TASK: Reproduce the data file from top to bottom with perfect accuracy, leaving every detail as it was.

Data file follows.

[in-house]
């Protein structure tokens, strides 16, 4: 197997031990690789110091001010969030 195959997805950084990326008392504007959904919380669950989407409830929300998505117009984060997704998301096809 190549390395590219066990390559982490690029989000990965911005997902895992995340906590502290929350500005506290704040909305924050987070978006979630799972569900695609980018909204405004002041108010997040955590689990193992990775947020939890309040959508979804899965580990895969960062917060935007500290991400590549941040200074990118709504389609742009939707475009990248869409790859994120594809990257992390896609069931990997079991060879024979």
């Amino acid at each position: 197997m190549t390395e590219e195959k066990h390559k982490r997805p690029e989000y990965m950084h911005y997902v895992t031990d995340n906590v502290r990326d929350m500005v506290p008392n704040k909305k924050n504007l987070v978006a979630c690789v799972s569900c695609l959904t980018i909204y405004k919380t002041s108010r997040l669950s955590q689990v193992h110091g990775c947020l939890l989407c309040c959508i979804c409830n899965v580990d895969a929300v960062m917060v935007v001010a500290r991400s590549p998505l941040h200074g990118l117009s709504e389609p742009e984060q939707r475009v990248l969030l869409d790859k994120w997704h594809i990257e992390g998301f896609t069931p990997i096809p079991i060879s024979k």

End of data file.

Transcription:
[in-house]
């Protein structure tokens, strides 16, 4: 197997031990690789110091001010969030 195959997805950084990326008392504007959904919380669950989407409830929300998505117009984060997704998301096809 190549390395590219066990390559982490690029989000990965911005997902895992995340906590502290929350500005506290704040909305924050987070978006979630799972569900695609980018909204405004002041108010997040955590689990193992990775947020939890309040959508979804899965580990895969960062917060935007500290991400590549941040200074990118709504389609742009939707475009990248869409790859994120594809990257992390896609069931990997079991060879024979």
């Amino acid at each position: 197997m190549t390395e590219e195959k066990h390559k982490r997805p690029e989000y990965m950084h911005y997902v895992t031990d995340n906590v502290r990326d929350m500005v506290p008392n704040k909305k924050n504007l987070v978006a979630c690789v799972s569900c695609l959904t980018i909204y405004k919380t002041s108010r997040l669950s955590q689990v193992h110091g990775c947020l939890l989407c309040c959508i979804c409830n899965v580990d895969a929300v960062m917060v935007v001010a500290r991400s590549p998505l941040h200074g990118l117009s709504e389609p742009e984060q939707r475009v990248l969030l869409d790859k994120w997704h594809i990257e992390g998301f896609t069931p990997i096809p079991i060879s024979k």